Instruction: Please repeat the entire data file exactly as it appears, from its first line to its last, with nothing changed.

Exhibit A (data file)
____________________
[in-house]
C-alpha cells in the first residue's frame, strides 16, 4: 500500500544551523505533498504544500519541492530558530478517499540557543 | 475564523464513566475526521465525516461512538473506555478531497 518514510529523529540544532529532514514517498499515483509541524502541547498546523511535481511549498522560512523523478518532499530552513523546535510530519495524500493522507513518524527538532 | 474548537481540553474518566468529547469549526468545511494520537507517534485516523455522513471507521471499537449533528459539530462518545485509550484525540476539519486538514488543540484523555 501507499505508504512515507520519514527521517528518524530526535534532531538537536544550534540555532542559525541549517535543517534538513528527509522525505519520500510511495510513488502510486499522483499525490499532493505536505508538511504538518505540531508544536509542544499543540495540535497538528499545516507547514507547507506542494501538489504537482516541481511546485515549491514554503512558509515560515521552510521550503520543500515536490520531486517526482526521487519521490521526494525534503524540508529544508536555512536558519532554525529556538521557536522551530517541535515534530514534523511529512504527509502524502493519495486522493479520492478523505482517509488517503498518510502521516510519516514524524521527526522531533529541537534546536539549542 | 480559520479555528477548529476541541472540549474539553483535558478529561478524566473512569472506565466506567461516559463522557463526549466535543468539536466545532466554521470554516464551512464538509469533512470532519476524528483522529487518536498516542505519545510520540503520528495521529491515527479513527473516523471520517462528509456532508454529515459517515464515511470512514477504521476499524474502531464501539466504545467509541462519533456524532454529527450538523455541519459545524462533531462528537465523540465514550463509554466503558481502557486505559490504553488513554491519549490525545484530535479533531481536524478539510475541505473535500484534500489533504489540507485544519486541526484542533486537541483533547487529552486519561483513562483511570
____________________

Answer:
[in-house]
C-alpha cells in the first residue's frame, strides 16, 4: 500500500544551523505533498504544500519541492530558530478517499540557543 | 475564523464513566475526521465525516461512538473506555478531497 518514510529523529540544532529532514514517498499515483509541524502541547498546523511535481511549498522560512523523478518532499530552513523546535510530519495524500493522507513518524527538532 | 474548537481540553474518566468529547469549526468545511494520537507517534485516523455522513471507521471499537449533528459539530462518545485509550484525540476539519486538514488543540484523555 501507499505508504512515507520519514527521517528518524530526535534532531538537536544550534540555532542559525541549517535543517534538513528527509522525505519520500510511495510513488502510486499522483499525490499532493505536505508538511504538518505540531508544536509542544499543540495540535497538528499545516507547514507547507506542494501538489504537482516541481511546485515549491514554503512558509515560515521552510521550503520543500515536490520531486517526482526521487519521490521526494525534503524540508529544508536555512536558519532554525529556538521557536522551530517541535515534530514534523511529512504527509502524502493519495486522493479520492478523505482517509488517503498518510502521516510519516514524524521527526522531533529541537534546536539549542 | 480559520479555528477548529476541541472540549474539553483535558478529561478524566473512569472506565466506567461516559463522557463526549466535543468539536466545532466554521470554516464551512464538509469533512470532519476524528483522529487518536498516542505519545510520540503520528495521529491515527479513527473516523471520517462528509456532508454529515459517515464515511470512514477504521476499524474502531464501539466504545467509541462519533456524532454529527450538523455541519459545524462533531462528537465523540465514550463509554466503558481502557486505559490504553488513554491519549490525545484530535479533531481536524478539510475541505473535500484534500489533504489540507485544519486541526484542533486537541483533547487529552486519561483513562483511570